I'd have to check it out, but I know that Samba provides authentication through a windows domain, but I not sure if they can do network shares across the internet.  Let me check this out.

In any case, quad341 bring up a good point.  When you do open something like this up, security becomes a big matter.  I would make sure that you've got all of your holes plugged before attempting it.  Make sure that you test it in a closed environment first, and hack away at it.  Then when you're confident that it's safe enough for what you're doing, open it to the internet.

-Doug
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dougdayCommented:
You might want to check this web site out:

http://www.fs.net/

It talks about SFS (Self-certifying File System).  It appears to be fairly new software, but from what I can tell, it's very promising.  It's sponsored by DARPA, which says a lot in itself, and it's meant for a Unix based system.  Seems fairly self-explanatory.  The only problem might be a seamless integration with windows clients.  In any case, it's worth a look at.

-Doug
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dougdayCommented:
Do you by chance have an SSL certificate for your apache server?
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spreqAuthor Commented:
not yet, but i can look for that.. :-)

do you suggest encrypt while opening/edit/save the file ? or just download?
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dougdayCommented:
Well if you have to download, then you also have to upload.  That sounds like more work than you're looking for.  I'm looking for something that will allow open/edit/save across the internet, securely, with Linux.  ;)
-Doug
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spreqAuthor Commented:
just read the SFS, well the feature is good but i dont want to introduce another step to the current web experience.

Im thinking a method of editing file 'seamlessly' to regular non-it staff. Introducing a new server alone will get me questioned by the server admin, by opening extra port, this will mess with other network department...
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dougdayCommented:
Hm... if your system allows samba shares, this link might interest you:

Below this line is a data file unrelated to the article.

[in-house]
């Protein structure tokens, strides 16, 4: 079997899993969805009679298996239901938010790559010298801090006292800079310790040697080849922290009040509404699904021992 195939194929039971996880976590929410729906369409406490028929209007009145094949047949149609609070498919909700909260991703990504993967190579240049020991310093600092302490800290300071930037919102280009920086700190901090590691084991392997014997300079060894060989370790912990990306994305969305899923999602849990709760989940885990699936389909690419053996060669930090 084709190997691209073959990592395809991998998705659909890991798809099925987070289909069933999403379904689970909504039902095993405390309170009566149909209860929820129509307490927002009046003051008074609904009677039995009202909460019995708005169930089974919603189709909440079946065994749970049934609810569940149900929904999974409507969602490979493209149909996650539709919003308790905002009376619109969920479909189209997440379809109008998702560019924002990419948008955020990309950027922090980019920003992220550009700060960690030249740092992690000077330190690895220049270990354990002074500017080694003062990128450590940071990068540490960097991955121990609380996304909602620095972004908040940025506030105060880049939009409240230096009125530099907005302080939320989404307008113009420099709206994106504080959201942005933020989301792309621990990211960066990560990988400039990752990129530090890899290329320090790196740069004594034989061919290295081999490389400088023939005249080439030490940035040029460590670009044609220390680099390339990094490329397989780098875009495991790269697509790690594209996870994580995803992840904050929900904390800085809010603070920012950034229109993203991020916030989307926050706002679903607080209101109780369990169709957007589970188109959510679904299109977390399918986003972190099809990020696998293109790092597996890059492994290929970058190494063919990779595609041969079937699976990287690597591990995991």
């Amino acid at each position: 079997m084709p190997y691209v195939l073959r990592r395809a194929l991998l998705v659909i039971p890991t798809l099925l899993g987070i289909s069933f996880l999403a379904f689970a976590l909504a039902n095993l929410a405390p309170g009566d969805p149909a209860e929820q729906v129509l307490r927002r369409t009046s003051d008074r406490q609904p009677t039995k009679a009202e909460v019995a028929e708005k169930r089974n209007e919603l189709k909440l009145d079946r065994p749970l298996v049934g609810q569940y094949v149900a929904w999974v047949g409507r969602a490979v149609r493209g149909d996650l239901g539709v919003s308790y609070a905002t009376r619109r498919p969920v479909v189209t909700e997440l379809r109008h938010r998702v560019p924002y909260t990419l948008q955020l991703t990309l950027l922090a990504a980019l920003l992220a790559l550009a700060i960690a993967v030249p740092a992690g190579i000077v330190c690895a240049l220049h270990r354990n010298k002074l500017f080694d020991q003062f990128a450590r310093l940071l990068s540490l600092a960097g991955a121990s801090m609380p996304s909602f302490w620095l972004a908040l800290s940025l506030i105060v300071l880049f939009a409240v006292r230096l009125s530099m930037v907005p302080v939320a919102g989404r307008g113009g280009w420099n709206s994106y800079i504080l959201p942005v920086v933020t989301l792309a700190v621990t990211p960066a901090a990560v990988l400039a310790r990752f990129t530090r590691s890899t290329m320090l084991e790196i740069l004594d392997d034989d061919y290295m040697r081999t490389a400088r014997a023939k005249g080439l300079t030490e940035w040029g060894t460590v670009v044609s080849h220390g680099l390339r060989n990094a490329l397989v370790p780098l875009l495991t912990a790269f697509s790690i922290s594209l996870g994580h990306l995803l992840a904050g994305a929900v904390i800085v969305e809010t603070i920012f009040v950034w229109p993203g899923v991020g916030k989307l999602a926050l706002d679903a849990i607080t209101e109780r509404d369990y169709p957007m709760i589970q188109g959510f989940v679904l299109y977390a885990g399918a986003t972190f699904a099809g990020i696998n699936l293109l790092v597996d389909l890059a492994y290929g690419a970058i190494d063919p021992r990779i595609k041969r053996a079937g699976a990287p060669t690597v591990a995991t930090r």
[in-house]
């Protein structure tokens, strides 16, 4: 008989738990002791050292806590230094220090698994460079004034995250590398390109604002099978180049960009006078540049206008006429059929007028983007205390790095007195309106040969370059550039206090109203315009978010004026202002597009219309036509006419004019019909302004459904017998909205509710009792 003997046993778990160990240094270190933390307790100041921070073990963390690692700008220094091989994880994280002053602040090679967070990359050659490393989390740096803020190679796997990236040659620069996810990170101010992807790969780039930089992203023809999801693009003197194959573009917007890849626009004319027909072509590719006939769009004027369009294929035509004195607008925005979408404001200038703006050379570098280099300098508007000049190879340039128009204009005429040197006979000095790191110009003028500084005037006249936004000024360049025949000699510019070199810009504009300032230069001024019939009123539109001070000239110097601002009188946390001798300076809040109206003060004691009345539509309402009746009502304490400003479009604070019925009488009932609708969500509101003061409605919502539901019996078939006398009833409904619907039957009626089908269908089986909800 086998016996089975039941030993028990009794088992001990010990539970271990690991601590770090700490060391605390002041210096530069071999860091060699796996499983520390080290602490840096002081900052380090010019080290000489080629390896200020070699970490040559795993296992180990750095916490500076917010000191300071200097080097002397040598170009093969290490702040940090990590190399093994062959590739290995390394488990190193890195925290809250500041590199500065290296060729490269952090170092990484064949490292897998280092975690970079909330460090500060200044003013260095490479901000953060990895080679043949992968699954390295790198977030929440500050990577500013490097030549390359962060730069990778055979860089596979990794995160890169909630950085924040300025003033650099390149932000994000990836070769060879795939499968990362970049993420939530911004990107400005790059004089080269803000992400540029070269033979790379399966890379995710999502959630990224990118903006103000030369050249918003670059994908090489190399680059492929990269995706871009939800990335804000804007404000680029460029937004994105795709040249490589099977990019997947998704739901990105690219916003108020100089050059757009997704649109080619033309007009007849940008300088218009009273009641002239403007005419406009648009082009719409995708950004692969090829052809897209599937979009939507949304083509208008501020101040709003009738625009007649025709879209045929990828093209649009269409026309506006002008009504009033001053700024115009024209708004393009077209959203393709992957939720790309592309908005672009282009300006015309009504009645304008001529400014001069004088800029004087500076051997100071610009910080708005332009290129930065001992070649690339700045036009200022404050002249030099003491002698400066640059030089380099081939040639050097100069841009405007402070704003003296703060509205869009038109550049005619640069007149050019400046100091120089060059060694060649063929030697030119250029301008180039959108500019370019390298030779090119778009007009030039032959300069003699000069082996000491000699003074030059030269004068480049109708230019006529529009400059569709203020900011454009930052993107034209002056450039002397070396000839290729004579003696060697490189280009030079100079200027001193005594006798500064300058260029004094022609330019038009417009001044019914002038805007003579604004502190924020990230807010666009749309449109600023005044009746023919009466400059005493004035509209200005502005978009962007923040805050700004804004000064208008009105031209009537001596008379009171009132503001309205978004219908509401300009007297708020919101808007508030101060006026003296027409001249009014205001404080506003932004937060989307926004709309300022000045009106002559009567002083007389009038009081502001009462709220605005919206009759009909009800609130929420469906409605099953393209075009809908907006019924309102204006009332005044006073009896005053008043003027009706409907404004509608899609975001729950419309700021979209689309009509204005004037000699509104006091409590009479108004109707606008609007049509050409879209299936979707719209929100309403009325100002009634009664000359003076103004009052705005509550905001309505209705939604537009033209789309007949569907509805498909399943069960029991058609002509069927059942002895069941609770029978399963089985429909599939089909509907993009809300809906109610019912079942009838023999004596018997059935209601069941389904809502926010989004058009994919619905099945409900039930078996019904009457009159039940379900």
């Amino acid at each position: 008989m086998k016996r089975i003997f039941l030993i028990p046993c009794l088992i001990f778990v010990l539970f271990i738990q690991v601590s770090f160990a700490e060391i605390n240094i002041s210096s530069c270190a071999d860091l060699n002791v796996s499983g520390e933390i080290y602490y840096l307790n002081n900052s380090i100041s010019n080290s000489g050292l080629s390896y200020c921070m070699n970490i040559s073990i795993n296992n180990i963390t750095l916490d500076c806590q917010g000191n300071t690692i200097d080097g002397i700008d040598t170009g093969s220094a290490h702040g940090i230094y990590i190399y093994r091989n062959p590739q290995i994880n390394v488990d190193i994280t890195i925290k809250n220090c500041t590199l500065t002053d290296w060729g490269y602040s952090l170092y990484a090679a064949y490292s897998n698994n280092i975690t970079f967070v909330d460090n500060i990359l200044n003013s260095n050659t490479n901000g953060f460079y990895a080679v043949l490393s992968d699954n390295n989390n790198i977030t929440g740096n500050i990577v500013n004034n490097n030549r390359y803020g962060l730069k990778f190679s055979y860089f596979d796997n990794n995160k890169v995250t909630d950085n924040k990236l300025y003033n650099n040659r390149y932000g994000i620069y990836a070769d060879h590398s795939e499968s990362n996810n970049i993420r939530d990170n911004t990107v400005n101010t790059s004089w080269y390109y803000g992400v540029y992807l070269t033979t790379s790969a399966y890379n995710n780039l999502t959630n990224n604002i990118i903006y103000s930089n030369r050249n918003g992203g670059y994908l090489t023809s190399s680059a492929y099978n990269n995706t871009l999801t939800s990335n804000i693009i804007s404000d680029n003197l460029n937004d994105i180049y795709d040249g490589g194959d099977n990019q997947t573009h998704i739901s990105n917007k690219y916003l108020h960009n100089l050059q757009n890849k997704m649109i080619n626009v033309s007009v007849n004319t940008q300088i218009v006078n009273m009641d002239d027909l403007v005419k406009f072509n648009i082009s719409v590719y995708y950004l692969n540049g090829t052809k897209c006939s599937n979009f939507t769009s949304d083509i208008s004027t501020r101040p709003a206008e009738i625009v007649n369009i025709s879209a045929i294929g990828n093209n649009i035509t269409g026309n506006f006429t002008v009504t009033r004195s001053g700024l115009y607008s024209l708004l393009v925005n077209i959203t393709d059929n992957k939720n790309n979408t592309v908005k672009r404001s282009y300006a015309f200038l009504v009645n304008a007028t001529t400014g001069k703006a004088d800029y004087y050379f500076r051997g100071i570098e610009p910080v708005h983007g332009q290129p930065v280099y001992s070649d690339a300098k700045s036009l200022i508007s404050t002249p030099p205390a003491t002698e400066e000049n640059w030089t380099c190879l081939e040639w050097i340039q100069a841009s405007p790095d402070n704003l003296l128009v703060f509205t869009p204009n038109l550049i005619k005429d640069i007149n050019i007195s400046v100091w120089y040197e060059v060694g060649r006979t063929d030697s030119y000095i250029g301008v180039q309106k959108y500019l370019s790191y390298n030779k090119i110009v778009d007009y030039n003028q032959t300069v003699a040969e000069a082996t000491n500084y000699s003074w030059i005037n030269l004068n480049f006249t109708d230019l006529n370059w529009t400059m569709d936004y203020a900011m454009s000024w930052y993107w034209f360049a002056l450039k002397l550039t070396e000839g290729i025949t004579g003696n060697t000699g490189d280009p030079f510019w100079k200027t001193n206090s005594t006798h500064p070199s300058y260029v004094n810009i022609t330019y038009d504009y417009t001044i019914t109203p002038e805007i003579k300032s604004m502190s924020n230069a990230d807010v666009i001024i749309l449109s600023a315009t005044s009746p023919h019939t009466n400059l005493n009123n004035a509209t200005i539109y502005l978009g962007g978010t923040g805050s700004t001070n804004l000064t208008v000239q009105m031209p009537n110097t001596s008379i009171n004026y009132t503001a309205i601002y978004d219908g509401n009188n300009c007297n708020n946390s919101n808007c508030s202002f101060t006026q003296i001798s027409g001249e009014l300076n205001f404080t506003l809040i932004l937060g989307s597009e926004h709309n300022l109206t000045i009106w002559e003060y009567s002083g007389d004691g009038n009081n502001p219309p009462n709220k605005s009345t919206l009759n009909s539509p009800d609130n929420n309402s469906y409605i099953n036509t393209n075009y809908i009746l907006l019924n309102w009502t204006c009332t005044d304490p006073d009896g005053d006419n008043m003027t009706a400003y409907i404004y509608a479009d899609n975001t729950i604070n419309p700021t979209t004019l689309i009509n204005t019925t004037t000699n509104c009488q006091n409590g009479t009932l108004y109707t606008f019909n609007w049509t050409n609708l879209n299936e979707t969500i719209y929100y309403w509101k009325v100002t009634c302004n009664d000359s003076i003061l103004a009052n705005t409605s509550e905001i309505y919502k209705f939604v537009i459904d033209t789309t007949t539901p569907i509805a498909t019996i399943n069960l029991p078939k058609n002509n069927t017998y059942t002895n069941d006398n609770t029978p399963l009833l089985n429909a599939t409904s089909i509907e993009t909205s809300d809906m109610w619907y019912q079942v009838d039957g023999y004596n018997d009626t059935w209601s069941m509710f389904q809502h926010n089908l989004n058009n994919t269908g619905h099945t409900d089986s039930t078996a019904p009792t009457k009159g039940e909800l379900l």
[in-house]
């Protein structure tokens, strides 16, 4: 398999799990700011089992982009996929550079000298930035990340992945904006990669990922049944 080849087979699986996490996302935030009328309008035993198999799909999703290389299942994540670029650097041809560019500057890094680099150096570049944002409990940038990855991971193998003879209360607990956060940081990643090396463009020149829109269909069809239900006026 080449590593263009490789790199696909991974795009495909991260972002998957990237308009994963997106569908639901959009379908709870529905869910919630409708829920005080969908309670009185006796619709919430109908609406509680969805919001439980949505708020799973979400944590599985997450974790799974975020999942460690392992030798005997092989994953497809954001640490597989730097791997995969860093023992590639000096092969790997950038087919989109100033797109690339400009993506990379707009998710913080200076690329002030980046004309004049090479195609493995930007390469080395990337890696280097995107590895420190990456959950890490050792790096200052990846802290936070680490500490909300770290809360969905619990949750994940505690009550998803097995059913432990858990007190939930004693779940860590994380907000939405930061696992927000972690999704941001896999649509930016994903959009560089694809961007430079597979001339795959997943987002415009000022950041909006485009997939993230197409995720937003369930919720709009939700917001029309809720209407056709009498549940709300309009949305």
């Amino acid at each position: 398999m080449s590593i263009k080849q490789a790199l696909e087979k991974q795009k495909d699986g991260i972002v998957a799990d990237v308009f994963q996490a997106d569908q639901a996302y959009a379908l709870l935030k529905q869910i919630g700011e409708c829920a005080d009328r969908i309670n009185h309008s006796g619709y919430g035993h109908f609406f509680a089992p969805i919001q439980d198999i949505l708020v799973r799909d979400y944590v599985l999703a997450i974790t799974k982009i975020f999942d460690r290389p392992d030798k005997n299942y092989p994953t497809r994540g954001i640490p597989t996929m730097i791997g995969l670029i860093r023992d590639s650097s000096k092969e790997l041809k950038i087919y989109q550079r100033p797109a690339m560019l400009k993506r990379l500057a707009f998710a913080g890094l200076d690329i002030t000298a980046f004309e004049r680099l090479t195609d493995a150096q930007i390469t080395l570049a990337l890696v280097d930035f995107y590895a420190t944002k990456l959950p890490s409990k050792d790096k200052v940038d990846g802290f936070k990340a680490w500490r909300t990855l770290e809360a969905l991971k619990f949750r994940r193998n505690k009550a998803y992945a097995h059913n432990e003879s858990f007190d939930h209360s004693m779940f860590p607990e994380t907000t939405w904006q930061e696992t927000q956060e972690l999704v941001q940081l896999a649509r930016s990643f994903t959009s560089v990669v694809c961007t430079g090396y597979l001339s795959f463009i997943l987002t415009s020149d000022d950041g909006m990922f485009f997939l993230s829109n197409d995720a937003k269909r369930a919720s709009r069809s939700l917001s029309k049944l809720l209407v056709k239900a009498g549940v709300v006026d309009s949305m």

http://www.samba.org/samba/docs/man/mount.cifs.8.html

It describes the command to mount a share as a CIFS filesystem, which is the same that supports a \\www.server.com\my_file type of access.  Since it uses the samba infrastructure, you can also get it to integrate with your domain.

However, if your server doesn't have samba installed I'm afraid you will need more control over your system in order to provide this kind of convenience to your users.

-Doug
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dougdayCommented:
If you're a java guy, this link might also interest you:

http://jcifs.samba.org/
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quad341Commented:
if you are opening/closing/saving, etc. i would say that ssl is a must.  also, standard windows shares seems in general like a shakey idea to rely on.

because of security, it would seem that an extra step may be worth it.  if you are interested in using samba, doug may have provided a very useful link with jcifs.  i would not suggest writing an entire java client for the files by yourself, but integrating samba support into another java based editor that supports this may be possible (open-office is java i believe and it also opens those files).  I personally have experience with java and like it, but without a base, it seems like a quite daunting task.
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hujiCommented:
No comment has been added to this question in more than 21 days, so it is now classified as abandoned..
I will leave the following recommendation for this question in the Cleanup topic area:
Split: dougday & quad341

Any objections should be posted here in the next 4 days. After that time, the question will be closed.

Huji
EE Cleanup Volunteer